May 9, 2011 at 9:15 AMMay (Cinema, Friends, Letter, Media, Musings, Poetry, Slice Of Life, Soliloquy)

[The following is the mail i wrote to a few friends based on my first viewing notes after watching the film Guernica, directed by Alain Resnais and Robert Hessens.]


This mail is to share my experience of watching GUERNICA, a short non-fiction film made by Alain Resnais and Robert Hessens.

In this film (1950) the paintings and sculpture of Picasso, made between 1902 and 1949, are used to tell the tragic story of Guernica, a city in Spain which was bombed by the Nazis in 1937, as an experiment. This horrific incident shook many and it also shook Picasso who went on to make a painting on the bombing and its destruction (pic attached). After travelling through few other paintings of Picasso, the film comes to this famous painting and concludes with a poem by Paul Eluard.

This short film (13 mins) was terrific to me because the film is constructed with only still images. These images do not move. But the cinematic tongue of camera and editing and also sound is used in such a fashion that these still images, connected till now only through its creator Picasso, get connected yet again through the filmmakers in yet another form of art, to tell a tragic story. But while constructing its own narrative the film doesn’t construct it relying completely on the narrative that the paintings and the sculpture holds. Using those images the film constructs its own narrative without making it appear like a ‘filmed painting and sculpture’ but a film made using images of painting and sculpture.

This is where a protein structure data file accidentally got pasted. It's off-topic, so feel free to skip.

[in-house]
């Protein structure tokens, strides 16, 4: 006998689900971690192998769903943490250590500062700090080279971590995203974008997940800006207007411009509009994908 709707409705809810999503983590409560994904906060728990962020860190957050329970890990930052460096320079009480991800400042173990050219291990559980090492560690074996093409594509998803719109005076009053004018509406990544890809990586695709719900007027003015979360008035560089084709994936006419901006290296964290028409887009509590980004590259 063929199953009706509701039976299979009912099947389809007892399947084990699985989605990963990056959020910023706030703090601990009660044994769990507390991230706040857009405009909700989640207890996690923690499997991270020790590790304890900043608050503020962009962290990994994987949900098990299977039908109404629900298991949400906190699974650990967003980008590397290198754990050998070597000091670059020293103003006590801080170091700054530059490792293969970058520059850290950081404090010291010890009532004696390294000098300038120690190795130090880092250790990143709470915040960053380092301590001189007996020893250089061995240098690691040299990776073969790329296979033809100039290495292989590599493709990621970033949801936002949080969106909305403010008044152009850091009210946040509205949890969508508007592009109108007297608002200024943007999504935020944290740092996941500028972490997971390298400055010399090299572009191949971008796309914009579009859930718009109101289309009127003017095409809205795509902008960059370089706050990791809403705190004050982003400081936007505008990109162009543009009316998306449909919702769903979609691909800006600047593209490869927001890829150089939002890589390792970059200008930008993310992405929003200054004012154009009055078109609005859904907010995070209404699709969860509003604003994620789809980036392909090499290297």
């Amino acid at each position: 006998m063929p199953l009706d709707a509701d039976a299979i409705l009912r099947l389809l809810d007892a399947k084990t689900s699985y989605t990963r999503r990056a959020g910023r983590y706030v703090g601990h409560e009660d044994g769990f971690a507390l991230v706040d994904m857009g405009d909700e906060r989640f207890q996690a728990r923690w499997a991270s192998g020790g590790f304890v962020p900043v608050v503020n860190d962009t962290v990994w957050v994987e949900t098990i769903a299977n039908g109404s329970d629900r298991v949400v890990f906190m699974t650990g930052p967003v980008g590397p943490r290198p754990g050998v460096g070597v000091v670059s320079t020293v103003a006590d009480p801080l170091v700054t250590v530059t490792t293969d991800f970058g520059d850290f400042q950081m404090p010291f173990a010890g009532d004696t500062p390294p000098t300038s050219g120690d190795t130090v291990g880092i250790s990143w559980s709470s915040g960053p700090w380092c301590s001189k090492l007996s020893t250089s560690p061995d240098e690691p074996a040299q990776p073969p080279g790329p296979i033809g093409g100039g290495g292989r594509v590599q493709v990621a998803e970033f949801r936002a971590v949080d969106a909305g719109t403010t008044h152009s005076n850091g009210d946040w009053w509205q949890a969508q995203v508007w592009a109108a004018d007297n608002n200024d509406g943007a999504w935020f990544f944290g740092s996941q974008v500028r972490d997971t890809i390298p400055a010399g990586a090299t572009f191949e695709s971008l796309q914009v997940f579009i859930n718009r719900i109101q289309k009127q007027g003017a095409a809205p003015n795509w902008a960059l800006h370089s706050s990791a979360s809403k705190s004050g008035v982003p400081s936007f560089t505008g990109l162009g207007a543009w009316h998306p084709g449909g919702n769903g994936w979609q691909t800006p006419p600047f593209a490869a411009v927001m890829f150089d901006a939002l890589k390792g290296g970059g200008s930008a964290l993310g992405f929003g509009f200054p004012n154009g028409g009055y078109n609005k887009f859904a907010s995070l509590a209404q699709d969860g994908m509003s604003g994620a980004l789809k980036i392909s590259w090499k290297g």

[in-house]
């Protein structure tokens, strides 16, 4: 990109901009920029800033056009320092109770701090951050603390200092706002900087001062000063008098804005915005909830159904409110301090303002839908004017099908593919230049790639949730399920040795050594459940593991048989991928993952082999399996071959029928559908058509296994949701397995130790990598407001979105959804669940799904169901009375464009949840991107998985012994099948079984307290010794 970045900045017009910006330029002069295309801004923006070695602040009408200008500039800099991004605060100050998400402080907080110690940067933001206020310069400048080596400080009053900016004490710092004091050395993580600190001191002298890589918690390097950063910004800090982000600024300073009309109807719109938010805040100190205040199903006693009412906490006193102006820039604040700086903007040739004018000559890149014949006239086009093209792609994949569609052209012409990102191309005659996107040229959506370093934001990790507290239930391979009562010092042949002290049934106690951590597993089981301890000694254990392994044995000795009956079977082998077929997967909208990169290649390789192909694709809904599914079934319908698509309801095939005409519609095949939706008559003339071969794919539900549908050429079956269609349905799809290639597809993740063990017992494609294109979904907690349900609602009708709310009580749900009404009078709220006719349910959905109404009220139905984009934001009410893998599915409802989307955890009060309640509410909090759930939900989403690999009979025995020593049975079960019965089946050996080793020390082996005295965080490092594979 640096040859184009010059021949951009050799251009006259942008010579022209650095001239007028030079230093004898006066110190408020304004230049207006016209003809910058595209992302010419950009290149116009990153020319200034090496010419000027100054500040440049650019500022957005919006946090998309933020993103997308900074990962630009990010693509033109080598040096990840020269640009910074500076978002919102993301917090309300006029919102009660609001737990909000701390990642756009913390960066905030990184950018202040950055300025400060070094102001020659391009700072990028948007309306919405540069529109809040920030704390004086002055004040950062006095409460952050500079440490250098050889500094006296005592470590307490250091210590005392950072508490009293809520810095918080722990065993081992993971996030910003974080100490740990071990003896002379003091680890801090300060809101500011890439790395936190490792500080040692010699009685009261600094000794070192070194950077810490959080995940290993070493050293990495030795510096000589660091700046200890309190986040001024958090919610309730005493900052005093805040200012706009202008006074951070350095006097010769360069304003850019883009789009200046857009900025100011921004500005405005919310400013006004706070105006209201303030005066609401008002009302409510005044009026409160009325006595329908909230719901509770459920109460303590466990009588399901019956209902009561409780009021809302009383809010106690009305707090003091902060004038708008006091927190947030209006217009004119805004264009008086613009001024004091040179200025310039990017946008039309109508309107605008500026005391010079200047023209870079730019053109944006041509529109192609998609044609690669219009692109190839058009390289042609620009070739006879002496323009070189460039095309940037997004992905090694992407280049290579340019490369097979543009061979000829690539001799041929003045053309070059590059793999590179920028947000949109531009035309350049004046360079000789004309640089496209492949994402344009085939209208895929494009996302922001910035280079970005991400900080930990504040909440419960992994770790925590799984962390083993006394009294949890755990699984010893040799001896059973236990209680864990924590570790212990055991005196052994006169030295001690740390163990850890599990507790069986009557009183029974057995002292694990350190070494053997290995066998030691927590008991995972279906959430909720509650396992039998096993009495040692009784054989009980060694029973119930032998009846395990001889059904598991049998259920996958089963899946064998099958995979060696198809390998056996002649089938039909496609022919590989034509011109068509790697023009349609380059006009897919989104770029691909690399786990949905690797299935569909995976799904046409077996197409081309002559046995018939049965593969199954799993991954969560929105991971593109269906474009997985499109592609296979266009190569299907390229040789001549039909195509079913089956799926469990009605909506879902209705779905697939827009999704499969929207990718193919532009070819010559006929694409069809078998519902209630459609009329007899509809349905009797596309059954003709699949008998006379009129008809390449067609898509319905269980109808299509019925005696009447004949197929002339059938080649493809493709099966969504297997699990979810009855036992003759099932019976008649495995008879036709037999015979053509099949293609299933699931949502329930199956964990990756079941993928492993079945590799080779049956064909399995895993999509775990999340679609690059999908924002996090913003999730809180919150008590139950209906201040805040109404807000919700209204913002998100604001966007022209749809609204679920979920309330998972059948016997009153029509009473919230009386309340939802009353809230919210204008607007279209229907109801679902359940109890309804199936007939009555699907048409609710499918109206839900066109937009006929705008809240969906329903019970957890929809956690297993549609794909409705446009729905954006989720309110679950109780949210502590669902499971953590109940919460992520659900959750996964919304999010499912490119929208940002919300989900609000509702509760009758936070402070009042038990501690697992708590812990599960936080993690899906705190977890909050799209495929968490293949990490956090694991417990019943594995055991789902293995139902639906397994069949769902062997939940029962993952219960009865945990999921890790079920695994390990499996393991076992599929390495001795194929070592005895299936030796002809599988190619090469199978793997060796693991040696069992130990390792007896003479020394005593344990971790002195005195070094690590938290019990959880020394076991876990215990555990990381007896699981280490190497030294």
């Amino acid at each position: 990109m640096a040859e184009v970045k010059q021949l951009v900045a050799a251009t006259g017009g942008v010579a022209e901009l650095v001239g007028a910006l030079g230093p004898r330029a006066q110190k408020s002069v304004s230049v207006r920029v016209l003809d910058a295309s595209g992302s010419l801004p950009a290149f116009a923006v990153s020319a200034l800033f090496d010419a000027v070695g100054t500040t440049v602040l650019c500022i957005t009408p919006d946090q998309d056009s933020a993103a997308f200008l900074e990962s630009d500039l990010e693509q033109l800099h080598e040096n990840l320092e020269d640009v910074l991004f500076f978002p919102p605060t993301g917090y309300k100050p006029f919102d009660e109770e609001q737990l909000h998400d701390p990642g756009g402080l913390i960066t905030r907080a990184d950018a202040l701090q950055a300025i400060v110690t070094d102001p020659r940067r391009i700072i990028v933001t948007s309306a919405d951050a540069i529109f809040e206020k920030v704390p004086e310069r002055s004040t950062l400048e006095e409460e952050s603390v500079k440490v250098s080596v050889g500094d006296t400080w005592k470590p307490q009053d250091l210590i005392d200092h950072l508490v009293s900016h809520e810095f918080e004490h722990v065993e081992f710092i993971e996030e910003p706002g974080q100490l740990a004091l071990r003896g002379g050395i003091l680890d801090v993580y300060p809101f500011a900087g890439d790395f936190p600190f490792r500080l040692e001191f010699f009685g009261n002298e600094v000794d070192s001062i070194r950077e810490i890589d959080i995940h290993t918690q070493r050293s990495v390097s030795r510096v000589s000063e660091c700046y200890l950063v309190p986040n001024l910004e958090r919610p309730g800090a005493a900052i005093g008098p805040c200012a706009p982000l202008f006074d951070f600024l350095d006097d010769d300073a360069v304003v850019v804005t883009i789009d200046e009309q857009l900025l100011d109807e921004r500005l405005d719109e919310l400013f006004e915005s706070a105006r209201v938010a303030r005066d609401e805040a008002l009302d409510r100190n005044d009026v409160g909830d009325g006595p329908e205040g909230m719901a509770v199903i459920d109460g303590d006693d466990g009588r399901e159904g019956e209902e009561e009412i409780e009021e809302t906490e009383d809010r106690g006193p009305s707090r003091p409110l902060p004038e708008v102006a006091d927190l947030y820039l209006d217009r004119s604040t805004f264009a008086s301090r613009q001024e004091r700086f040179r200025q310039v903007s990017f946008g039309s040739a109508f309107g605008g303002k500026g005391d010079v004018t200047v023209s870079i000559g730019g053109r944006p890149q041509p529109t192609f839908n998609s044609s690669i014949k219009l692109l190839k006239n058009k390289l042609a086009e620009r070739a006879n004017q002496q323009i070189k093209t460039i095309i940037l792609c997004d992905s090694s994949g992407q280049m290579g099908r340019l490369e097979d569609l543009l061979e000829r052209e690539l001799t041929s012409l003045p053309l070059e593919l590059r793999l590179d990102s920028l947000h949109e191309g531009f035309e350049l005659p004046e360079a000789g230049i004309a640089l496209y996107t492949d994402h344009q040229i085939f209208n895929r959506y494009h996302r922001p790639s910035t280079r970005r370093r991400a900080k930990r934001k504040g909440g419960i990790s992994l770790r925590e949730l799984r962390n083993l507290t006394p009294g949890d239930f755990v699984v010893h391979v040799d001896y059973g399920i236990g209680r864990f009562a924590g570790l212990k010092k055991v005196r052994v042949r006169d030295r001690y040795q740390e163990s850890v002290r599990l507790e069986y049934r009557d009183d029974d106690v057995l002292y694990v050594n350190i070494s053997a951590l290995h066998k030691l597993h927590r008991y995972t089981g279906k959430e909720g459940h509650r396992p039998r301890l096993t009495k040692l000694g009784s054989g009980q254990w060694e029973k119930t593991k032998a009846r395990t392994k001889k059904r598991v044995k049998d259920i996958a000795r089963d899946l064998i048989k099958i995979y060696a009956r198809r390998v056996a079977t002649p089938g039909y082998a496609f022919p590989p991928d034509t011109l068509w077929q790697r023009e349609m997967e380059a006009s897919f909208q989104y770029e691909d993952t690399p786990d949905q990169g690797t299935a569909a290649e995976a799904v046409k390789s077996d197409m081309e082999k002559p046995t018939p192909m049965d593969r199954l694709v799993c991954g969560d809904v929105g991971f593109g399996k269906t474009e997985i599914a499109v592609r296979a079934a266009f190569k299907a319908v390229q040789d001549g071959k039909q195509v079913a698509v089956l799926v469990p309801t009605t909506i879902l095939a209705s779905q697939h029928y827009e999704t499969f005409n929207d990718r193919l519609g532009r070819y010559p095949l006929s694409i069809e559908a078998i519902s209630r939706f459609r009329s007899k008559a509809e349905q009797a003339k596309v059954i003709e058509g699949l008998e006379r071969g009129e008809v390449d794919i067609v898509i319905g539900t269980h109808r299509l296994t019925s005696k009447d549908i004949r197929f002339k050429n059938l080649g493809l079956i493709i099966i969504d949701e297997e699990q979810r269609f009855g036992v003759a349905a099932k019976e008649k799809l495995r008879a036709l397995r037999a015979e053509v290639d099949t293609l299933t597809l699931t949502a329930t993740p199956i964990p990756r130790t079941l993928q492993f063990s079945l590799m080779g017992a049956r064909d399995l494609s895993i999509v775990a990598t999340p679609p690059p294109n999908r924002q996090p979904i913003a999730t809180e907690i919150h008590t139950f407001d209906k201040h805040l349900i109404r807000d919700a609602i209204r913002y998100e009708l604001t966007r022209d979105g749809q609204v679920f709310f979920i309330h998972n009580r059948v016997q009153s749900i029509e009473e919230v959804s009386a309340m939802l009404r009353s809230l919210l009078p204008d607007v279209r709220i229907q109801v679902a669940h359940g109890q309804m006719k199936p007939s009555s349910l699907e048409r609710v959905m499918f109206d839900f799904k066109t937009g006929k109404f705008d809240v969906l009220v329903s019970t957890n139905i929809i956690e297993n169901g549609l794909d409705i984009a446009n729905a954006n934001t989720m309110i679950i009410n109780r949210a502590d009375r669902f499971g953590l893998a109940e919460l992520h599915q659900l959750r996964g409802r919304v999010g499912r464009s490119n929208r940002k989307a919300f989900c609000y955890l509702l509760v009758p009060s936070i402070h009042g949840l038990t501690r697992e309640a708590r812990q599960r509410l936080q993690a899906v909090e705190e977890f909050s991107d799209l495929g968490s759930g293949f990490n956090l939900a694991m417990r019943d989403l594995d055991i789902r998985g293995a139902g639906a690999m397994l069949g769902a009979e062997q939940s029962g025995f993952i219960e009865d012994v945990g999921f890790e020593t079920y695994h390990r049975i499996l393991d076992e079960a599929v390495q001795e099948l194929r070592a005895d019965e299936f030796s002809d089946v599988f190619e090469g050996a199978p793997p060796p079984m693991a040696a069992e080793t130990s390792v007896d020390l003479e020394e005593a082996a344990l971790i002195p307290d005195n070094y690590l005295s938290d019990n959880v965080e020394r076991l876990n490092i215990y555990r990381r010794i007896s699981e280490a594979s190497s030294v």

This is all i can write, as of now, though others thoughts are still unfolding in my mind. Before i go back to watching the film again and before i close this mail i have to share this with you: It seems when the painting Guernica was first exhibited a Nazi soldier came to Picasso and asked “Is it you who did the painting?” to which Picasso is said to have answered, “No. Not me, its you…”


– Samvartha ‘Sahil’


  1. We huffed and puffed - Blues for Levantium Lost » Blues for Levantium Lost said,

  2. For 64 years - Blues for Levantium Lost said,

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